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April 30, 2017

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Regular people far outnumber foreigners in NSA spying: WSJ

WASHINGTON--Regular Internet users, including Americans, far outnumber legally targeted foreigners in electronic communications intercepted by the National Security Agency, The Washington Post reported Saturday.

The Post based their assertion on a four-month study of a large cache of NSA-intercepted electronic data provided by fugitive NSA contractor Edward Snowden.

According to The Post, nine of 10 account holders found in the data "were not the intended surveillance targets but were caught in a net the agency had cast for somebody else."

Those people were ordinary Internet users, both in the United States and elsewhere.

The study was based on some 160,000 emails and instant message conversations, as well as 7,900 documents taken from more than 11,000 online accounts, intercepted during U.S. President Barack Obama's first term in office (2009-2012).

Nearly half of the surveillance files "contained names, e-mail addresses or other details that the NSA marked as belonging to U.S. citizens or residents."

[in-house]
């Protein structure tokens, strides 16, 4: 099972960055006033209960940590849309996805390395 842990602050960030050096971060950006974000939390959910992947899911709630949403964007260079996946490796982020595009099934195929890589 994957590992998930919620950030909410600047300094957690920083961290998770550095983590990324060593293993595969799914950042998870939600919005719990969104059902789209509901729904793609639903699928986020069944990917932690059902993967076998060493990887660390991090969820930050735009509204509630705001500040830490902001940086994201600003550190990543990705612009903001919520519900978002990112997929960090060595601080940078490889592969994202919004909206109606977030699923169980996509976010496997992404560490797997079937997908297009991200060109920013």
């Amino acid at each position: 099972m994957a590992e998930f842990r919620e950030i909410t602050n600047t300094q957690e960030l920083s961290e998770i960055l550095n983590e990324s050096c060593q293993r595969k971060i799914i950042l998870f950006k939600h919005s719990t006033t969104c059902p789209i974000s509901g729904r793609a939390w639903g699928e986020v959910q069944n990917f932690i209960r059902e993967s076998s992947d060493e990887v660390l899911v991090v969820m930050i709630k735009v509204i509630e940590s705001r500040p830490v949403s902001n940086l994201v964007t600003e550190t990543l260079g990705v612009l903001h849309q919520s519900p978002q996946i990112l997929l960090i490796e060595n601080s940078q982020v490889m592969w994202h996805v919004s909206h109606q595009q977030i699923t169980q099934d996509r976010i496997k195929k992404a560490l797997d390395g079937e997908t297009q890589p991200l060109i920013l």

While NSA staff masked, or "minimized," more than 65,000 references to protect the privacy of Americans, The Post found almost 900 other e-mail addresses, unmasked, that could be linked to U.S. nationals or residents.

The Post also found that the NSA held on to material that analysts described as "useless."

These files "tell stories of love and heartbreak, illicit sexual liaisons, mental-health crises, political and religious conversions, financial anxieties and disappointed hopes."

Some of the files however included "discoveries of considerable intelligence value."

Although the newspaper said little "to avoid interfering with ongoing operations," they did say that this included "revelations about a secret overseas nuclear project, double-dealing by an ostensible ally, a military calamity that befell an unfriendly power, and the identities of aggressive intruders into U.S. computer networks."

Last week the Post reported that all but four countries — Britain, Canada, Australia and New Zealand — were seen as valid spy targets for the NSA.

Germany's parliament is investigating the extent of spying by the NSA and its partners on German citizens and politicians, and whether German intelligence aided its activities.

Snowden, a 30-year-old former NSA contractor, was granted temporary asylum by Russia last August after shaking the U.S. intelligence establishment with a series of devastating leaks on mass surveillance in the United States and around the world.

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